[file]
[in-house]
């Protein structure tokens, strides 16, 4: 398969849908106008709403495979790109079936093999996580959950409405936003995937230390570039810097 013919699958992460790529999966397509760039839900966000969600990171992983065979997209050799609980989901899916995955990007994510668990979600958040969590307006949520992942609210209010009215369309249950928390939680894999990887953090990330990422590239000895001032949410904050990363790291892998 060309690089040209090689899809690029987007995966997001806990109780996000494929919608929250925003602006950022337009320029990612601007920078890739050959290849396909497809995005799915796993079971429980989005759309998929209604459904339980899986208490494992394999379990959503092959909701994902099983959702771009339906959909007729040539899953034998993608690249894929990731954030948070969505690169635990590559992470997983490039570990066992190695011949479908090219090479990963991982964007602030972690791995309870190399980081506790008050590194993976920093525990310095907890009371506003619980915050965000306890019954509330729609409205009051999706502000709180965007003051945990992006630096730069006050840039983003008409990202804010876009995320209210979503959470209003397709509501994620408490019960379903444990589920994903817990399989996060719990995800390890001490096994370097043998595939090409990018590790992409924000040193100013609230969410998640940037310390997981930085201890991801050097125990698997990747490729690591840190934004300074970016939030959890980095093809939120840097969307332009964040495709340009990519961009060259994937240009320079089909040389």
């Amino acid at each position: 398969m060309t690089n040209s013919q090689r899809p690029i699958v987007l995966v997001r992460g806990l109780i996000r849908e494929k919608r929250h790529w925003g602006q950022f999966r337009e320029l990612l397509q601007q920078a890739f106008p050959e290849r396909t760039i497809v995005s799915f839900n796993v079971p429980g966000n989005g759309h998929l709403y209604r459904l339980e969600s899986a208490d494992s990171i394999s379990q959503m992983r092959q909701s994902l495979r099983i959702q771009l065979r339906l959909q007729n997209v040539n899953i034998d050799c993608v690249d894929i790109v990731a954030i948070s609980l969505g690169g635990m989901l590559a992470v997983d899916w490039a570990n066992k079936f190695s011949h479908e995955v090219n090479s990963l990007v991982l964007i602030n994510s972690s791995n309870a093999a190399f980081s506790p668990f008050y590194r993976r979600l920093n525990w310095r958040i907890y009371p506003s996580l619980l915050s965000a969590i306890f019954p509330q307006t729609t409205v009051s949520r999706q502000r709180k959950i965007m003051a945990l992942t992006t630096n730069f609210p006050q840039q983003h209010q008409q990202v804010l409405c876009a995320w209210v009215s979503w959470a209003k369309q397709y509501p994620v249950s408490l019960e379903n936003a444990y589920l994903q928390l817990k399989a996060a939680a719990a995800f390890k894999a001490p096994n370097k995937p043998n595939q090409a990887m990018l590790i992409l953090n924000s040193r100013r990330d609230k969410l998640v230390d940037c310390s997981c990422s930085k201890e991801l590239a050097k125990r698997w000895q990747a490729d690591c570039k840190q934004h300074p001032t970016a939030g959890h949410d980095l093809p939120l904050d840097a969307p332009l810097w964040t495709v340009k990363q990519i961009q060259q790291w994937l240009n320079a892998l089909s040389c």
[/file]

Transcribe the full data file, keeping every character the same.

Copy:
[in-house]
């Protein structure tokens, strides 16, 4: 398969849908106008709403495979790109079936093999996580959950409405936003995937230390570039810097 013919699958992460790529999966397509760039839900966000969600990171992983065979997209050799609980989901899916995955990007994510668990979600958040969590307006949520992942609210209010009215369309249950928390939680894999990887953090990330990422590239000895001032949410904050990363790291892998 060309690089040209090689899809690029987007995966997001806990109780996000494929919608929250925003602006950022337009320029990612601007920078890739050959290849396909497809995005799915796993079971429980989005759309998929209604459904339980899986208490494992394999379990959503092959909701994902099983959702771009339906959909007729040539899953034998993608690249894929990731954030948070969505690169635990590559992470997983490039570990066992190695011949479908090219090479990963991982964007602030972690791995309870190399980081506790008050590194993976920093525990310095907890009371506003619980915050965000306890019954509330729609409205009051999706502000709180965007003051945990992006630096730069006050840039983003008409990202804010876009995320209210979503959470209003397709509501994620408490019960379903444990589920994903817990399989996060719990995800390890001490096994370097043998595939090409990018590790992409924000040193100013609230969410998640940037310390997981930085201890991801050097125990698997990747490729690591840190934004300074970016939030959890980095093809939120840097969307332009964040495709340009990519961009060259994937240009320079089909040389």
């Amino acid at each position: 398969m060309t690089n040209s013919q090689r899809p690029i699958v987007l995966v997001r992460g806990l109780i996000r849908e494929k919608r929250h790529w925003g602006q950022f999966r337009e320029l990612l397509q601007q920078a890739f106008p050959e290849r396909t760039i497809v995005s799915f839900n796993v079971p429980g966000n989005g759309h998929l709403y209604r459904l339980e969600s899986a208490d494992s990171i394999s379990q959503m992983r092959q909701s994902l495979r099983i959702q771009l065979r339906l959909q007729n997209v040539n899953i034998d050799c993608v690249d894929i790109v990731a954030i948070s609980l969505g690169g635990m989901l590559a992470v997983d899916w490039a570990n066992k079936f190695s011949h479908e995955v090219n090479s990963l990007v991982l964007i602030n994510s972690s791995n309870a093999a190399f980081s506790p668990f008050y590194r993976r979600l920093n525990w310095r958040i907890y009371p506003s996580l619980l915050s965000a969590i306890f019954p509330q307006t729609t409205v009051s949520r999706q502000r709180k959950i965007m003051a945990l992942t992006t630096n730069f609210p006050q840039q983003h209010q008409q990202v804010l409405c876009a995320w209210v009215s979503w959470a209003k369309q397709y509501p994620v249950s408490l019960e379903n936003a444990y589920l994903q928390l817990k399989a996060a939680a719990a995800f390890k894999a001490p096994n370097k995937p043998n595939q090409a990887m990018l590790i992409l953090n924000s040193r100013r990330d609230k969410l998640v230390d940037c310390s997981c990422s930085k201890e991801l590239a050097k125990r698997w000895q990747a490729d690591c570039k840190q934004h300074p001032t970016a939030g959890h949410d980095l093809p939120l904050d840097a969307p332009l810097w964040t495709v340009k990363q990519i961009q060259q790291w994937l240009n320079a892998l089909s040389c």